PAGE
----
Classical DNA and RNA polymerase (pol) enzymes have defined roles with their respective substrates, but several pols have been found to have multiple functions. We reported previously that purified human DNA pol η (hpol η) can incorporate both deoxyribonucleoside triphosphates (dNTPs) and ribonucleoside triphosphates (rNTPs) and can use both DNA and RNA as substrates. X-ray crystal structures revealed that two pol η residues, Phe-18 and Tyr-92, behave as steric gates to influence sugar selectivity. However, the physiological relevance of these phenomena has not been established. Here, we show that purified hpol η adds rNTPs to DNA primers at physiological rNTP concentrations and in the presence of competing dNTPs. When two rATPs were inserted opposite a cyclobutane pyrimidine dimer, the substrate was less efficiently cleaved by human RNase H2. Human XP-V fibroblast extracts, devoid of hpol η, could not add rNTPs to a DNA primer, but the expression of transfected hpol η in the cells restored this ability. XP-V cell extracts did not add dNTPs to DNA primers hybridized to RNA, but could when hpol η was expressed in the cells. HEK293T cell extracts could add dNTPs to DNA primers hybridized to RNA, but lost this ability if hpol η was deleted. Interestingly, a similar phenomenon was not observed when other translesion synthesis (TLS) DNA polymerases-hpol ι, κ, or ζ-were individually deleted. These results suggest that hpol η is one of the major reverse transcriptases involved in physiological processes in human cells.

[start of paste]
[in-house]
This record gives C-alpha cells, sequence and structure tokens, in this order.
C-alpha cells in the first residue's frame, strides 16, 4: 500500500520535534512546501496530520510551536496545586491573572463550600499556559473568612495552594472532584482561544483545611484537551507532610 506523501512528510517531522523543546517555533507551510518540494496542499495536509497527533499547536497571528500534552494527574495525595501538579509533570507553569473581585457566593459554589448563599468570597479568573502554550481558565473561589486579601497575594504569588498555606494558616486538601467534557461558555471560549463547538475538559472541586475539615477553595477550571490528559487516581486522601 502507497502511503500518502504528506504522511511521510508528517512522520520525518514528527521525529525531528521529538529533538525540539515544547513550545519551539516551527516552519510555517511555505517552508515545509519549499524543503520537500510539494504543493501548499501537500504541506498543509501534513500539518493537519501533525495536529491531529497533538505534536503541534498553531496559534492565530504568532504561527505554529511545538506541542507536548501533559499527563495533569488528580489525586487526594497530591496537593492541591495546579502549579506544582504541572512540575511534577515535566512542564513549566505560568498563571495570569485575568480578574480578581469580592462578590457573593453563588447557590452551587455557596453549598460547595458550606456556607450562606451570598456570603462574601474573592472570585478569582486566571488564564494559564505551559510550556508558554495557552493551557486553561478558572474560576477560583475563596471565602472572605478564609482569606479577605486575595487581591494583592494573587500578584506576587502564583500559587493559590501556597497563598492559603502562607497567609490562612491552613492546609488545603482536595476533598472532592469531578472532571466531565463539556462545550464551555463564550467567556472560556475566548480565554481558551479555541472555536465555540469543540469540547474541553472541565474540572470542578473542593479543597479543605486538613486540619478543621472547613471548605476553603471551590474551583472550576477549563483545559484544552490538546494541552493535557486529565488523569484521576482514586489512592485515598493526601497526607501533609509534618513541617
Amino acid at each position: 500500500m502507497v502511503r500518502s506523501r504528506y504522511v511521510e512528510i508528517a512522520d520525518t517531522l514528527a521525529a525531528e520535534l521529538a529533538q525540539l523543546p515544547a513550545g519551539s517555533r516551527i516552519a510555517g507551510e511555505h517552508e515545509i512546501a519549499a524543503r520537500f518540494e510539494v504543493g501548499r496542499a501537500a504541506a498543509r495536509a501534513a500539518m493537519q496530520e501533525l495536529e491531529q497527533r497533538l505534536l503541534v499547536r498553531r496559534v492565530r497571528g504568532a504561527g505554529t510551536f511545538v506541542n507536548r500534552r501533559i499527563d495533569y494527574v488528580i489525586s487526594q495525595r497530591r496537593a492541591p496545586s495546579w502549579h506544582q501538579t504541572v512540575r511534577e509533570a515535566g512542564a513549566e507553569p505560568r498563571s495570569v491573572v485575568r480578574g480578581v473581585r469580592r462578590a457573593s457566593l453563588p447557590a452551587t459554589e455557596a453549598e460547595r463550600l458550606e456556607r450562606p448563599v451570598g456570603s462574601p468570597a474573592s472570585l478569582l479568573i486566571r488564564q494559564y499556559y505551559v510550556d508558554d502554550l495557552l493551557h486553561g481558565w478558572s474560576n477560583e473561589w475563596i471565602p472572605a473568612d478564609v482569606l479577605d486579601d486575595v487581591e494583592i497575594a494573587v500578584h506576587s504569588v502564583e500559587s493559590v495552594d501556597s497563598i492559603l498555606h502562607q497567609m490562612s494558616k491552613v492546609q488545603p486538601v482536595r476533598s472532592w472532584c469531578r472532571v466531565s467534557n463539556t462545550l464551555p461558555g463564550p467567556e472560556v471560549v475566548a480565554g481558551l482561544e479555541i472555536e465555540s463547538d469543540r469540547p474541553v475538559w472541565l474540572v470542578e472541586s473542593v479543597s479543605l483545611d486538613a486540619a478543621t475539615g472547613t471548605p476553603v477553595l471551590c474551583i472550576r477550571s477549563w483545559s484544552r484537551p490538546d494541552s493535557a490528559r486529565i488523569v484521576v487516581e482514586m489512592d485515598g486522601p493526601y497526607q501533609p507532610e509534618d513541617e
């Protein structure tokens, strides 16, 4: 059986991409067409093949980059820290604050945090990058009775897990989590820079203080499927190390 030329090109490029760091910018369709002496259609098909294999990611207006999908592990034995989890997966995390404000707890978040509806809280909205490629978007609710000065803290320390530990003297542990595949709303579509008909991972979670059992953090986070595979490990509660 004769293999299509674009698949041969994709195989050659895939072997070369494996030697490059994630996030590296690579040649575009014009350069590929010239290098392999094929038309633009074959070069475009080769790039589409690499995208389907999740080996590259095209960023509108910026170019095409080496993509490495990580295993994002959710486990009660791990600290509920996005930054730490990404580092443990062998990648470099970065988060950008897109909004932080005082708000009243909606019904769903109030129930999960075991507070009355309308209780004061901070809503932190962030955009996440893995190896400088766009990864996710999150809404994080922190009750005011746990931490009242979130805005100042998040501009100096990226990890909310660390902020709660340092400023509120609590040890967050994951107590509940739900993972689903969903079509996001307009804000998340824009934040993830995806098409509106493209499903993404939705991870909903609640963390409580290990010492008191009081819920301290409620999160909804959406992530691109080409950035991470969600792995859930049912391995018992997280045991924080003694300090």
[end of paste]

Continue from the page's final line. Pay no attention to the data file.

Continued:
© 2019 Su et al.